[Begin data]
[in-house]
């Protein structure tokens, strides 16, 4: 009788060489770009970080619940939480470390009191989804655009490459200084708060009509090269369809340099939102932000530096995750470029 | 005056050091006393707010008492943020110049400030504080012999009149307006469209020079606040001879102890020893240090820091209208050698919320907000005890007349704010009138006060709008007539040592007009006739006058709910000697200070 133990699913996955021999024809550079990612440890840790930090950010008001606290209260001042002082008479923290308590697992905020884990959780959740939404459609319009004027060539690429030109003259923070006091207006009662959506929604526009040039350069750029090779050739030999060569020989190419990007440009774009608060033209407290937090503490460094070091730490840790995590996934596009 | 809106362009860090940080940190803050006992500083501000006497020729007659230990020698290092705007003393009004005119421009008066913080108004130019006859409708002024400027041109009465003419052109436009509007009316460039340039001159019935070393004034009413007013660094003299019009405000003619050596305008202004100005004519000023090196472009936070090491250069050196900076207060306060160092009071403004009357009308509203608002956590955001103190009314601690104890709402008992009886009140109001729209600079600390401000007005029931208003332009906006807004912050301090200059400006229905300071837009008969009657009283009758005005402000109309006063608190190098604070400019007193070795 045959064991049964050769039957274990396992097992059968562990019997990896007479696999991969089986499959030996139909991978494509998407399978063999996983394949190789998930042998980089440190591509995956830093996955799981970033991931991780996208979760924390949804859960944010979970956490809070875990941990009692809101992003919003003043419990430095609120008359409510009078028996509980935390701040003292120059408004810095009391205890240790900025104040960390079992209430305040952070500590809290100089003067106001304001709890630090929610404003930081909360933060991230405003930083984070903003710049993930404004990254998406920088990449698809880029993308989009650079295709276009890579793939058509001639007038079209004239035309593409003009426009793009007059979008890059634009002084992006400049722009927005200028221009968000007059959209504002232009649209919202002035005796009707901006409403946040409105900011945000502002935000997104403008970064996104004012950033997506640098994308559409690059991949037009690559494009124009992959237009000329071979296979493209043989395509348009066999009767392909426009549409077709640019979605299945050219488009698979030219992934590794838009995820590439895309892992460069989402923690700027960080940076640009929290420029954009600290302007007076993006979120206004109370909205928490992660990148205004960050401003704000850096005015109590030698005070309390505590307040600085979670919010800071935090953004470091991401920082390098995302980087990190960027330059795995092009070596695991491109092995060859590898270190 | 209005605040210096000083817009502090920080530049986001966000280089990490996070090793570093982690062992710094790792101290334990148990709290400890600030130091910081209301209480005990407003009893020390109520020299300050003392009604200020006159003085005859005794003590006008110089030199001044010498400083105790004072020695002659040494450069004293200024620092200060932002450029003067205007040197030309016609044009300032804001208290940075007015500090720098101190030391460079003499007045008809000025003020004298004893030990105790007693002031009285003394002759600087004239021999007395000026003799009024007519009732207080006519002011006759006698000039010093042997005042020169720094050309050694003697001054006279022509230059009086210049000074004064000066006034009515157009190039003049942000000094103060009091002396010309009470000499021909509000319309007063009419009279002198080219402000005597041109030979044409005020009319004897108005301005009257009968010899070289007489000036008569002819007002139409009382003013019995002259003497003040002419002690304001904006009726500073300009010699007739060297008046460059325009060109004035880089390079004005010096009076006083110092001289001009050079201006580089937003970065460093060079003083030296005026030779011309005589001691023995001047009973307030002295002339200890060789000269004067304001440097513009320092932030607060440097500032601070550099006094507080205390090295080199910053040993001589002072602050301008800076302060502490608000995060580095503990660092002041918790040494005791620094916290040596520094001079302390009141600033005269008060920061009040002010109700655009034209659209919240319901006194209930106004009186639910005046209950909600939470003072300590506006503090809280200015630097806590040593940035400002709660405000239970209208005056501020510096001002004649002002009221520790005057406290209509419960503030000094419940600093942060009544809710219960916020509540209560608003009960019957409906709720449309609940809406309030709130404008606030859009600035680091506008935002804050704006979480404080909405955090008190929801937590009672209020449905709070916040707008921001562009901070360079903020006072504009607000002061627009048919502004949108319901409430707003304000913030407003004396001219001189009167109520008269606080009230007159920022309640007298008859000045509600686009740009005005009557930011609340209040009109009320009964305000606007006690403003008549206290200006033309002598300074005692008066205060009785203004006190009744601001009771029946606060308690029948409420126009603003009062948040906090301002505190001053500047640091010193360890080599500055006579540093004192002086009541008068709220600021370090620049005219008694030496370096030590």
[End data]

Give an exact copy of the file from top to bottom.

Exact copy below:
[in-house]
């Protein structure tokens, strides 16, 4: 009788060489770009970080619940939480470390009191989804655009490459200084708060009509090269369809340099939102932000530096995750470029 | 005056050091006393707010008492943020110049400030504080012999009149307006469209020079606040001879102890020893240090820091209208050698919320907000005890007349704010009138006060709008007539040592007009006739006058709910000697200070 133990699913996955021999024809550079990612440890840790930090950010008001606290209260001042002082008479923290308590697992905020884990959780959740939404459609319009004027060539690429030109003259923070006091207006009662959506929604526009040039350069750029090779050739030999060569020989190419990007440009774009608060033209407290937090503490460094070091730490840790995590996934596009 | 809106362009860090940080940190803050006992500083501000006497020729007659230990020698290092705007003393009004005119421009008066913080108004130019006859409708002024400027041109009465003419052109436009509007009316460039340039001159019935070393004034009413007013660094003299019009405000003619050596305008202004100005004519000023090196472009936070090491250069050196900076207060306060160092009071403004009357009308509203608002956590955001103190009314601690104890709402008992009886009140109001729209600079600390401000007005029931208003332009906006807004912050301090200059400006229905300071837009008969009657009283009758005005402000109309006063608190190098604070400019007193070795 045959064991049964050769039957274990396992097992059968562990019997990896007479696999991969089986499959030996139909991978494509998407399978063999996983394949190789998930042998980089440190591509995956830093996955799981970033991931991780996208979760924390949804859960944010979970956490809070875990941990009692809101992003919003003043419990430095609120008359409510009078028996509980935390701040003292120059408004810095009391205890240790900025104040960390079992209430305040952070500590809290100089003067106001304001709890630090929610404003930081909360933060991230405003930083984070903003710049993930404004990254998406920088990449698809880029993308989009650079295709276009890579793939058509001639007038079209004239035309593409003009426009793009007059979008890059634009002084992006400049722009927005200028221009968000007059959209504002232009649209919202002035005796009707901006409403946040409105900011945000502002935000997104403008970064996104004012950033997506640098994308559409690059991949037009690559494009124009992959237009000329071979296979493209043989395509348009066999009767392909426009549409077709640019979605299945050219488009698979030219992934590794838009995820590439895309892992460069989402923690700027960080940076640009929290420029954009600290302007007076993006979120206004109370909205928490992660990148205004960050401003704000850096005015109590030698005070309390505590307040600085979670919010800071935090953004470091991401920082390098995302980087990190960027330059795995092009070596695991491109092995060859590898270190 | 209005605040210096000083817009502090920080530049986001966000280089990490996070090793570093982690062992710094790792101290334990148990709290400890600030130091910081209301209480005990407003009893020390109520020299300050003392009604200020006159003085005859005794003590006008110089030199001044010498400083105790004072020695002659040494450069004293200024620092200060932002450029003067205007040197030309016609044009300032804001208290940075007015500090720098101190030391460079003499007045008809000025003020004298004893030990105790007693002031009285003394002759600087004239021999007395000026003799009024007519009732207080006519002011006759006698000039010093042997005042020169720094050309050694003697001054006279022509230059009086210049000074004064000066006034009515157009190039003049942000000094103060009091002396010309009470000499021909509000319309007063009419009279002198080219402000005597041109030979044409005020009319004897108005301005009257009968010899070289007489000036008569002819007002139409009382003013019995002259003497003040002419002690304001904006009726500073300009010699007739060297008046460059325009060109004035880089390079004005010096009076006083110092001289001009050079201006580089937003970065460093060079003083030296005026030779011309005589001691023995001047009973307030002295002339200890060789000269004067304001440097513009320092932030607060440097500032601070550099006094507080205390090295080199910053040993001589002072602050301008800076302060502490608000995060580095503990660092002041918790040494005791620094916290040596520094001079302390009141600033005269008060920061009040002010109700655009034209659209919240319901006194209930106004009186639910005046209950909600939470003072300590506006503090809280200015630097806590040593940035400002709660405000239970209208005056501020510096001002004649002002009221520790005057406290209509419960503030000094419940600093942060009544809710219960916020509540209560608003009960019957409906709720449309609940809406309030709130404008606030859009600035680091506008935002804050704006979480404080909405955090008190929801937590009672209020449905709070916040707008921001562009901070360079903020006072504009607000002061627009048919502004949108319901409430707003304000913030407003004396001219001189009167109520008269606080009230007159920022309640007298008859000045509600686009740009005005009557930011609340209040009109009320009964305000606007006690403003008549206290200006033309002598300074005692008066205060009785203004006190009744601001009771029946606060308690029948409420126009603003009062948040906090301002505190001053500047640091010193360890080599500055006579540093004192002086009541008068709220600021370090620049005219008694030496370096030590």